1.33 : 1 See more »

Did You Know?

Included among the "1001 Movies You Must See Before You Die", edited by Steven Schneider.See more »
Aileen Wuornos:Now, if I do my life all over again, I came from background of a family that was right on, where my, I mean, my family was right on, what was I'm thinking now I meant... as far as my mom not dying, my dad not freaking out, and I was... if I could do, you know, all over again, my family died too young, I had to hit the road...See more »
Movie Connections:
Referenced in The 50 Greatest Documentaries (2005) (TV)See more »
TimeSee more »


What were Aileen's last words and what did they mean?
Was Aileen Wuornos really America's first female serial killer?
See more »
8 out of 11 people found the following review useful.
A Sad and Horrific Tale, 19 May 2004
Author: Rob from United Kingdom

Nick Bloomfield is a filmmaker that goes out to find the truth or try at least. From Kurt and Courtney to Tupac and Biggie he always opts for the most controversial story he can get his hands on and he always rubs people up the wrong way without trying so hard like Michael Moore does in Bowling for Columbine.

Aileen was mad. She went through so much abuse in the years she was alive it probably became a natural thing to happen to her. She knew the wrong people, she had the wrong job and she never had the chance to get her say. She talked and talked a lot about what really happened and I think at the end of it all she didn't care about living as she had spent a good decade behind bars. The interviews that Nick has with Aileen are highly documented and explain a lot of her personality and who she really is but a lot of the time it was questionable about her insanity. Through the public eye she was a monster that deserved what was coming where other people looked at her in a different light and took pity because of her abusive up bringing. The movie Monster was a stunning portrayal of who Aileen really was and how down and out she was even before trying to get back up. She was whisked through so many relationships and whether or not they were abusive relationships they always left her scared and feeling unwanted. I got the impression that sometimes when she was prostituting herself she was looking for one man or woman to come along and take her away from all the hurt and pain she must have been feeling. For Jeb Bush to let the execution of Aileen go ahead was an absolute outage as far as justice goes because though she may have wanted it from time to time legally she shouldn't have been executed. She had so many past happening going through her head she didn't know the right from wrong and because of constant abuse of male figures in her life since she was a little girl you couldn't really say that she wasn't mixed up and was fully sane to be executed.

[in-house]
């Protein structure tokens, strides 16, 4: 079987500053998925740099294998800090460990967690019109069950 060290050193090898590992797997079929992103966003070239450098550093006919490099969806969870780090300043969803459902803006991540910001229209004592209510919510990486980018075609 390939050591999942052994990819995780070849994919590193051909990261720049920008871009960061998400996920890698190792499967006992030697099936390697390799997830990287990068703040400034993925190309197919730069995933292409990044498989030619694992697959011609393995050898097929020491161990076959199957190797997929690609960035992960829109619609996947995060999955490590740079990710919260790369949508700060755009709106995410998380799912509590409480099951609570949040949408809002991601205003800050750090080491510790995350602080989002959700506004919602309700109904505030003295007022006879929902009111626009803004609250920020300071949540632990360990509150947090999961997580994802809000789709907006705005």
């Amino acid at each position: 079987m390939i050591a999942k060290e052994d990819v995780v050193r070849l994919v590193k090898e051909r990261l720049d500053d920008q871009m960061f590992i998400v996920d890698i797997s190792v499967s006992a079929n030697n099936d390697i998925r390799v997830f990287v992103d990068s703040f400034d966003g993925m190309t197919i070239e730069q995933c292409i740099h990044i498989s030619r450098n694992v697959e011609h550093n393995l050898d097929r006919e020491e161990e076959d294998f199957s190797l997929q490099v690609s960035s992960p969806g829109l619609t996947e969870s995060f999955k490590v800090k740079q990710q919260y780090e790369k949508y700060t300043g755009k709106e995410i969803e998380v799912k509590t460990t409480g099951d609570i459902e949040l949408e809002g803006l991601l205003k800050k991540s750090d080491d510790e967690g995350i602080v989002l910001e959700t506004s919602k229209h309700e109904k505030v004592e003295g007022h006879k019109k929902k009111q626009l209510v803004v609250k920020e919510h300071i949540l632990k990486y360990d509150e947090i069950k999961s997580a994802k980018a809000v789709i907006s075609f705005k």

Nick bonds with Aileen a lot through the documentary and a lot of the time Aileen does go back and what she says which just puts you in place where you don't know what to believe but this is such a fascinating story and is a subject that isn't brought up enough in this day and age because things that happened to Aileen are happening right now to one woman or even a man in nearly every country. Physical Abuse is a subject that people don't like to discuss in general because of the horror that follows it but if it was an issue like it should have been with Aileen then I think many people could be saved and to understand there story you have to listen to what they have to say which is what nobody did when coming to Aileen. Bloomfield again creates something which gives you food for thought and as much as he wants to find the truth again he doesn't, only a number of conspiracy theories which I always find appealing because it leaves you thinking more about the truth.